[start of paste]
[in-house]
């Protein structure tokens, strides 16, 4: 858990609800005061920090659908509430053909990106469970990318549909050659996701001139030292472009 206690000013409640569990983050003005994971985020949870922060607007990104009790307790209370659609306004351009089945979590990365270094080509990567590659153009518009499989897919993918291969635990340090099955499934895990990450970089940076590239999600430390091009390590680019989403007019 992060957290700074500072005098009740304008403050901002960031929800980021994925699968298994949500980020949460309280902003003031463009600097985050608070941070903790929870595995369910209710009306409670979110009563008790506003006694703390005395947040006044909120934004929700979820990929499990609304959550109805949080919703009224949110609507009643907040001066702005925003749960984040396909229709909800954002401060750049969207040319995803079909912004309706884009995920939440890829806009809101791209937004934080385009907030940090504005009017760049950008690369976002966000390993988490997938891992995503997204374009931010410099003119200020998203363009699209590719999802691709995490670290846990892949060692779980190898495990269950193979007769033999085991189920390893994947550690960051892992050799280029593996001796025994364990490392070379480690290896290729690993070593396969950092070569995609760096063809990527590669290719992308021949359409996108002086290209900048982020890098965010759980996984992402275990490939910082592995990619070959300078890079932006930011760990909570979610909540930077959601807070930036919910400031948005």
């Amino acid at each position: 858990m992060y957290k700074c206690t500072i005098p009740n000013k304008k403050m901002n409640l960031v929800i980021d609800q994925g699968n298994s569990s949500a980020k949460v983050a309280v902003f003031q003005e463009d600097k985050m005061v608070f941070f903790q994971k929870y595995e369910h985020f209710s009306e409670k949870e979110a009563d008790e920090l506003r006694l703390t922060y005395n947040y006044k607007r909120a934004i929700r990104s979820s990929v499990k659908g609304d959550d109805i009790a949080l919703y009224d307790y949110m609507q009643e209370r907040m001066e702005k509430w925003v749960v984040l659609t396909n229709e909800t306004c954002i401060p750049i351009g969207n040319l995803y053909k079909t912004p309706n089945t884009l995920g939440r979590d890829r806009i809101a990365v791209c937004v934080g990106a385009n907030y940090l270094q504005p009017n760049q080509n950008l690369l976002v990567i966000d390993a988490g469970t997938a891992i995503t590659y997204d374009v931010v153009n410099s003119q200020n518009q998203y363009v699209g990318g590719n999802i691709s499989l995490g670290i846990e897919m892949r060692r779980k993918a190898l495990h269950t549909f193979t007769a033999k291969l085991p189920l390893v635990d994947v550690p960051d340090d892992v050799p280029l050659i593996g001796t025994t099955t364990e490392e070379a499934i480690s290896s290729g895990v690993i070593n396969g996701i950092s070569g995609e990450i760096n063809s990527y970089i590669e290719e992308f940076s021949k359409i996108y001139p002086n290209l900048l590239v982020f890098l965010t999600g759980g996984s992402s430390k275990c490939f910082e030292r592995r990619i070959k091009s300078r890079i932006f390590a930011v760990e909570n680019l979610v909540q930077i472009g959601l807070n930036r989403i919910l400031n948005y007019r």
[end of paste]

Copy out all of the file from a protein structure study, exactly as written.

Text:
[in-house]
């Protein structure tokens, strides 16, 4: 858990609800005061920090659908509430053909990106469970990318549909050659996701001139030292472009 206690000013409640569990983050003005994971985020949870922060607007990104009790307790209370659609306004351009089945979590990365270094080509990567590659153009518009499989897919993918291969635990340090099955499934895990990450970089940076590239999600430390091009390590680019989403007019 992060957290700074500072005098009740304008403050901002960031929800980021994925699968298994949500980020949460309280902003003031463009600097985050608070941070903790929870595995369910209710009306409670979110009563008790506003006694703390005395947040006044909120934004929700979820990929499990609304959550109805949080919703009224949110609507009643907040001066702005925003749960984040396909229709909800954002401060750049969207040319995803079909912004309706884009995920939440890829806009809101791209937004934080385009907030940090504005009017760049950008690369976002966000390993988490997938891992995503997204374009931010410099003119200020998203363009699209590719999802691709995490670290846990892949060692779980190898495990269950193979007769033999085991189920390893994947550690960051892992050799280029593996001796025994364990490392070379480690290896290729690993070593396969950092070569995609760096063809990527590669290719992308021949359409996108002086290209900048982020890098965010759980996984992402275990490939910082592995990619070959300078890079932006930011760990909570979610909540930077959601807070930036919910400031948005």
């Amino acid at each position: 858990m992060y957290k700074c206690t500072i005098p009740n000013k304008k403050m901002n409640l960031v929800i980021d609800q994925g699968n298994s569990s949500a980020k949460v983050a309280v902003f003031q003005e463009d600097k985050m005061v608070f941070f903790q994971k929870y595995e369910h985020f209710s009306e409670k949870e979110a009563d008790e920090l506003r006694l703390t922060y005395n947040y006044k607007r909120a934004i929700r990104s979820s990929v499990k659908g609304d959550d109805i009790a949080l919703y009224d307790y949110m609507q009643e209370r907040m001066e702005k509430w925003v749960v984040l659609t396909n229709e909800t306004c954002i401060p750049i351009g969207n040319l995803y053909k079909t912004p309706n089945t884009l995920g939440r979590d890829r806009i809101a990365v791209c937004v934080g990106a385009n907030y940090l270094q504005p009017n760049q080509n950008l690369l976002v990567i966000d390993a988490g469970t997938a891992i995503t590659y997204d374009v931010v153009n410099s003119q200020n518009q998203y363009v699209g990318g590719n999802i691709s499989l995490g670290i846990e897919m892949r060692r779980k993918a190898l495990h269950t549909f193979t007769a033999k291969l085991p189920l390893v635990d994947v550690p960051d340090d892992v050799p280029l050659i593996g001796t025994t099955t364990e490392e070379a499934i480690s290896s290729g895990v690993i070593n396969g996701i950092s070569g995609e990450i760096n063809s990527y970089i590669e290719e992308f940076s021949k359409i996108y001139p002086n290209l900048l590239v982020f890098l965010t999600g759980g996984s992402s430390k275990c490939f910082e030292r592995r990619i070959k091009s300078r890079i932006f390590a930011v760990e909570n680019l979610v909540q930077i472009g959601l807070n930036r989403i919910l400031n948005y007019r």